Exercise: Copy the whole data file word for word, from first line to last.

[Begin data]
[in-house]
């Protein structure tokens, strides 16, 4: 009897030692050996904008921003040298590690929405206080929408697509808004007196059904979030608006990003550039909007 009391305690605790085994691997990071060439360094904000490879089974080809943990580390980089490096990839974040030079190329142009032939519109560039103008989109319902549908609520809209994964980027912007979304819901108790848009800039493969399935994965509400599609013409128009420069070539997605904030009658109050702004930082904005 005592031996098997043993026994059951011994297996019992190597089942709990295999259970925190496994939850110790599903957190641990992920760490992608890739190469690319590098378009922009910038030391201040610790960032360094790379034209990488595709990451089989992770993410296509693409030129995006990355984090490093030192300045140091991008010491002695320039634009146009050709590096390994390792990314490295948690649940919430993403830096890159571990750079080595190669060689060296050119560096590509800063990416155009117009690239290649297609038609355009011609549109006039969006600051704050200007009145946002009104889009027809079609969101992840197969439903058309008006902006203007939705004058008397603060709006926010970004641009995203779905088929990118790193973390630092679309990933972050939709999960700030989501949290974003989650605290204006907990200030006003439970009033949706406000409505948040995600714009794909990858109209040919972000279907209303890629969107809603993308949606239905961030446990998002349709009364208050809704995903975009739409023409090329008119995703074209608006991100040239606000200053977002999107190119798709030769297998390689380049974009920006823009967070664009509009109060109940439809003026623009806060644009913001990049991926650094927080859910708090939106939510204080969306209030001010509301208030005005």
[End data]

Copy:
[in-house]
């Protein structure tokens, strides 16, 4: 009897030692050996904008921003040298590690929405206080929408697509808004007196059904979030608006990003550039909007 009391305690605790085994691997990071060439360094904000490879089974080809943990580390980089490096990839974040030079190329142009032939519109560039103008989109319902549908609520809209994964980027912007979304819901108790848009800039493969399935994965509400599609013409128009420069070539997605904030009658109050702004930082904005 005592031996098997043993026994059951011994297996019992190597089942709990295999259970925190496994939850110790599903957190641990992920760490992608890739190469690319590098378009922009910038030391201040610790960032360094790379034209990488595709990451089989992770993410296509693409030129995006990355984090490093030192300045140091991008010491002695320039634009146009050709590096390994390792990314490295948690649940919430993403830096890159571990750079080595190669060689060296050119560096590509800063990416155009117009690239290649297609038609355009011609549109006039969006600051704050200007009145946002009104889009027809079609969101992840197969439903058309008006902006203007939705004058008397603060709006926010970004641009995203779905088929990118790193973390630092679309990933972050939709999960700030989501949290974003989650605290204006907990200030006003439970009033949706406000409505948040995600714009794909990858109209040919972000279907209303890629969107809603993308949606239905961030446990998002349709009364208050809704995903975009739409023409090329008119995703074209608006991100040239606000200053977002999107190119798709030769297998390689380049974009920006823009967070664009509009109060109940439809003026623009806060644009913001990049991926650094927080859910708090939106939510204080969306209030001010509301208030005005």